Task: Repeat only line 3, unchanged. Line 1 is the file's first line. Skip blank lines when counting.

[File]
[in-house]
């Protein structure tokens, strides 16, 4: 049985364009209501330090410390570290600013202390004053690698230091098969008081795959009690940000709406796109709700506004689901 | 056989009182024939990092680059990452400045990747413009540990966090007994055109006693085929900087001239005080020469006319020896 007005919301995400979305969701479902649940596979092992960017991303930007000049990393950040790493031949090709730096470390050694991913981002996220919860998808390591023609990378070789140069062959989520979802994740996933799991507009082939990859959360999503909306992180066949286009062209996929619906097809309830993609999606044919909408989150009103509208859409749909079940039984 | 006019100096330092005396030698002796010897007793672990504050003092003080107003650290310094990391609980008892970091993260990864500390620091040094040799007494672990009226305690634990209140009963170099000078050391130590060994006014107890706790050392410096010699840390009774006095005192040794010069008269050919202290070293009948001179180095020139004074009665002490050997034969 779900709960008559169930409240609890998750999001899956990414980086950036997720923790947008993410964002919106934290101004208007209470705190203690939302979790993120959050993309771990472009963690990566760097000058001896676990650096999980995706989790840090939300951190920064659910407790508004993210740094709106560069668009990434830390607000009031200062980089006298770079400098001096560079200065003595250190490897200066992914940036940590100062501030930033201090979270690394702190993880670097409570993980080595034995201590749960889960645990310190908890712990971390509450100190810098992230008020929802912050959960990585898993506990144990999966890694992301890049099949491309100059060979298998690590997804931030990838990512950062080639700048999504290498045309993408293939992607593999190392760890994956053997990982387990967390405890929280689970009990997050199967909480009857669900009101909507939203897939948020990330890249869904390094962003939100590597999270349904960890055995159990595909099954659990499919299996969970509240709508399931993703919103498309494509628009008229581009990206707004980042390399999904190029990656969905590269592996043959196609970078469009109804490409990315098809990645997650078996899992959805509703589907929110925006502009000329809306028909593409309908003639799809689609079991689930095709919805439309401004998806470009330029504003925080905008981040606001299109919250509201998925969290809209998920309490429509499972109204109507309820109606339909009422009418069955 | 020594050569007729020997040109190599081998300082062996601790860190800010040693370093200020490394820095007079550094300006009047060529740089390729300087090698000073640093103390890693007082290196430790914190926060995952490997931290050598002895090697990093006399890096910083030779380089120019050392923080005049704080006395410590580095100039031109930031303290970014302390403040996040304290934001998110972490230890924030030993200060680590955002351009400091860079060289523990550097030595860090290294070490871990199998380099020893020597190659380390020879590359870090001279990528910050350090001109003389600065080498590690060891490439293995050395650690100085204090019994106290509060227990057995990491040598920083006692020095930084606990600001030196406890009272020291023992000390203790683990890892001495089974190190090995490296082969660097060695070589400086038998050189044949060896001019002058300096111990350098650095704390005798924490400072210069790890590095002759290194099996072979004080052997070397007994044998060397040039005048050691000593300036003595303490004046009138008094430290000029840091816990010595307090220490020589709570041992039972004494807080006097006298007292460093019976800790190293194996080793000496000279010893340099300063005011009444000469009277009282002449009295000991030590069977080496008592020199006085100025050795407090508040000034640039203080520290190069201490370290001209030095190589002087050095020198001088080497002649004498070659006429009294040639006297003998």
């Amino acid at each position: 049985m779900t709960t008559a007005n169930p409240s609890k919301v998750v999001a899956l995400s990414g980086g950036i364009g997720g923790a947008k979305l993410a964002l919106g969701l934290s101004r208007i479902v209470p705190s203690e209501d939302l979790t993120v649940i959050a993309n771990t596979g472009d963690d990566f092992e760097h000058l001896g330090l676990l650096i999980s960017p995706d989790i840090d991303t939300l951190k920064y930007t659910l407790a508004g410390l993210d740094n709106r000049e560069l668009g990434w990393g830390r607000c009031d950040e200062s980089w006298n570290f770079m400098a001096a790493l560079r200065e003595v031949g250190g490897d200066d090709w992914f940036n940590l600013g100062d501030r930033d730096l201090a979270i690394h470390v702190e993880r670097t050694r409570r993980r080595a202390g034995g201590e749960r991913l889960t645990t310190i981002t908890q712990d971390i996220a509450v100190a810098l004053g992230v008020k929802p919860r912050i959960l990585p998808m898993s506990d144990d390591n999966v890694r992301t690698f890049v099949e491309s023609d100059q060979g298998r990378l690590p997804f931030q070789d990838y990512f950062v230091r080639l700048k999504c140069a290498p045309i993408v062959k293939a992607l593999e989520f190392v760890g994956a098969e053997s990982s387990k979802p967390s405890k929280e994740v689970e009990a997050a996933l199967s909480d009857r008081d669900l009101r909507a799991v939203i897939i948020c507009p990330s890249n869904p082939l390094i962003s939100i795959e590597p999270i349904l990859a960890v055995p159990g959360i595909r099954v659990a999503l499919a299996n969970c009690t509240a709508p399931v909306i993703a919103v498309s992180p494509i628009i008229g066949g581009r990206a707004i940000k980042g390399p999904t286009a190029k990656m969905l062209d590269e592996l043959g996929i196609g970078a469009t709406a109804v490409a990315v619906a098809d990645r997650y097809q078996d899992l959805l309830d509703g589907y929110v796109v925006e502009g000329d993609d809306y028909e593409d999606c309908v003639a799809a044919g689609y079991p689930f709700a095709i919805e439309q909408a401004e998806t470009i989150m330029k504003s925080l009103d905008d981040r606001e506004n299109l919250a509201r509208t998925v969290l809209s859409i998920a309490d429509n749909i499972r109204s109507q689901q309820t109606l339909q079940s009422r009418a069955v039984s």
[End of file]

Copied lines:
């Amino acid at each position: 049985m779900t709960t008559a007005n169930p409240s609890k919301v998750v999001a899956l995400s990414g980086g950036i364009g997720g923790a947008k979305l993410a964002l919106g969701l934290s101004r208007i479902v209470p705190s203690e209501d939302l979790t993120v649940i959050a993309n771990t596979g472009d963690d990566f092992e760097h000058l001896g330090l676990l650096i999980s960017p995706d989790i840090d991303t939300l951190k920064y930007t659910l407790a508004g410390l993210d740094n709106r000049e560069l668009g990434w990393g830390r607000c009031d950040e200062s980089w006298n570290f770079m400098a001096a790493l560079r200065e003595v031949g250190g490897d200066d090709w992914f940036n940590l600013g100062d501030r930033d730096l201090a979270i690394h470390v702190e993880r670097t050694r409570r993980r080595a202390g034995g201590e749960r991913l889960t645990t310190i981002t908890q712990d971390i996220a509450v100190a810098l004053g992230v008020k929802p919860r912050i959960l990585p998808m898993s506990d144990d390591n999966v890694r992301t690698f890049v099949e491309s023609d100059q060979g298998r990378l690590p997804f931030q070789d990838y990512f950062v230091r080639l700048k999504c140069a290498p045309i993408v062959k293939a992607l593999e989520f190392v760890g994956a098969e053997s990982s387990k979802p967390s405890k929280e994740v689970e009990a997050a996933l199967s909480d009857r008081d669900l009101r909507a799991v939203i897939i948020c507009p990330s890249n869904p082939l390094i962003s939100i795959e590597p999270i349904l990859a960890v055995p159990g959360i595909r099954v659990a999503l499919a299996n969970c009690t509240a709508p399931v909306i993703a919103v498309s992180p494509i628009i008229g066949g581009r990206a707004i940000k980042g390399p999904t286009a190029k990656m969905l062209d590269e592996l043959g996929i196609g970078a469009t709406a109804v490409a990315v619906a098809d990645r997650y097809q078996d899992l959805l309830d509703g589907y929110v796109v925006e502009g000329d993609d809306y028909e593409d999606c309908v003639a799809a044919g689609y079991p689930f709700a095709i919805e439309q909408a401004e998806t470009i989150m330029k504003s925080l009103d905008d981040r606001e506004n299109l919250a509201r509208t998925v969290l809209s859409i998920a309490d429509n749909i499972r109204s109507q689901q309820t109606l339909q079940s009422r009418a069955v039984s």